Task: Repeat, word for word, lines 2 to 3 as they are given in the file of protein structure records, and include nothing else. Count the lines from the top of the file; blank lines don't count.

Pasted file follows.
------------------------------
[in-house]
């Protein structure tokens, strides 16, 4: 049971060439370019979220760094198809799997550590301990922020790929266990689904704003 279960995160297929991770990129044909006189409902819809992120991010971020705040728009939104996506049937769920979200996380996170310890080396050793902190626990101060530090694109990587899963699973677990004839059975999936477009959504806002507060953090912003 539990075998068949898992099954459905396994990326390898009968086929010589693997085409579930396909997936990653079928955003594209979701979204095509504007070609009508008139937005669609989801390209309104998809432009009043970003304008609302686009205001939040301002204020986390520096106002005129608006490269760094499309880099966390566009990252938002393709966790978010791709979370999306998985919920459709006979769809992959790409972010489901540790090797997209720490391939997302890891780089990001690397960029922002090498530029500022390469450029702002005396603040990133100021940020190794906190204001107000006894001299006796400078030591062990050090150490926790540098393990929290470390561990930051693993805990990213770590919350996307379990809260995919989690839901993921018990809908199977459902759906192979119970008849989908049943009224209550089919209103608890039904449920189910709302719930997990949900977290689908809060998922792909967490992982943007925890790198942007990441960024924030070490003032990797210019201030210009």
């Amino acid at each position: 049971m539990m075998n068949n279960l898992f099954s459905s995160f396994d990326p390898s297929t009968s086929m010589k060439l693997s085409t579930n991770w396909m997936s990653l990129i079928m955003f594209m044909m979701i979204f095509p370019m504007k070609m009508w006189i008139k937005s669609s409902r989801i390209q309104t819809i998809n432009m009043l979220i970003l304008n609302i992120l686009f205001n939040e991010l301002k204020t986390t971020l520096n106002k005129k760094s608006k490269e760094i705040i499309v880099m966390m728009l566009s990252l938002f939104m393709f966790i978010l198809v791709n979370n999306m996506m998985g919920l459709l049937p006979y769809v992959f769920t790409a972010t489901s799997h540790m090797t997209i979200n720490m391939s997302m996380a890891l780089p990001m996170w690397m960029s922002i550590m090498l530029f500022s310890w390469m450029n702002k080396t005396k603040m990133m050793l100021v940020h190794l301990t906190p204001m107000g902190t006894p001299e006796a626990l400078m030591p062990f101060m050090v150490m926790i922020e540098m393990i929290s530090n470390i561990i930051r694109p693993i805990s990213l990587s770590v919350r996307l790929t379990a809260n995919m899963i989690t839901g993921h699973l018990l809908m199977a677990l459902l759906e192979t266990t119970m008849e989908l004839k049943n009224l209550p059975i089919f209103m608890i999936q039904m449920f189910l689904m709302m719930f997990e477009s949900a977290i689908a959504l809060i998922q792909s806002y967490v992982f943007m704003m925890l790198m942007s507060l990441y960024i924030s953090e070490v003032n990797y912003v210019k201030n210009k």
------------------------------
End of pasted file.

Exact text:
């Protein structure tokens, strides 16, 4: 049971060439370019979220760094198809799997550590301990922020790929266990689904704003 279960995160297929991770990129044909006189409902819809992120991010971020705040728009939104996506049937769920979200996380996170310890080396050793902190626990101060530090694109990587899963699973677990004839059975999936477009959504806002507060953090912003 539990075998068949898992099954459905396994990326390898009968086929010589693997085409579930396909997936990653079928955003594209979701979204095509504007070609009508008139937005669609989801390209309104998809432009009043970003304008609302686009205001939040301002204020986390520096106002005129608006490269760094499309880099966390566009990252938002393709966790978010791709979370999306998985919920459709006979769809992959790409972010489901540790090797997209720490391939997302890891780089990001690397960029922002090498530029500022390469450029702002005396603040990133100021940020190794906190204001107000006894001299006796400078030591062990050090150490926790540098393990929290470390561990930051693993805990990213770590919350996307379990809260995919989690839901993921018990809908199977459902759906192979119970008849989908049943009224209550089919209103608890039904449920189910709302719930997990949900977290689908809060998922792909967490992982943007925890790198942007990441960024924030070490003032990797210019201030210009």
């Amino acid at each position: 049971m539990m075998n068949n279960l898992f099954s459905s995160f396994d990326p390898s297929t009968s086929m010589k060439l693997s085409t579930n991770w396909m997936s990653l990129i079928m955003f594209m044909m979701i979204f095509p370019m504007k070609m009508w006189i008139k937005s669609s409902r989801i390209q309104t819809i998809n432009m009043l979220i970003l304008n609302i992120l686009f205001n939040e991010l301002k204020t986390t971020l520096n106002k005129k760094s608006k490269e760094i705040i499309v880099m966390m728009l566009s990252l938002f939104m393709f966790i978010l198809v791709n979370n999306m996506m998985g919920l459709l049937p006979y769809v992959f769920t790409a972010t489901s799997h540790m090797t997209i979200n720490m391939s997302m996380a890891l780089p990001m996170w690397m960029s922002i550590m090498l530029f500022s310890w390469m450029n702002k080396t005396k603040m990133m050793l100021v940020h190794l301990t906190p204001m107000g902190t006894p001299e006796a626990l400078m030591p062990f101060m050090v150490m926790i922020e540098m393990i929290s530090n470390i561990i930051r694109p693993i805990s990213l990587s770590v919350r996307l790929t379990a809260n995919m899963i989690t839901g993921h699973l018990l809908m199977a677990l459902l759906e192979t266990t119970m008849e989908l004839k049943n009224l209550p059975i089919f209103m608890i999936q039904m449920f189910l689904m709302m719930f997990e477009s949900a977290i689908a959504l809060i998922q792909s806002y967490v992982f943007m704003m925890l790198m942007s507060l990441y960024i924030s953090e070490v003032n990797y912003v210019k201030n210009k």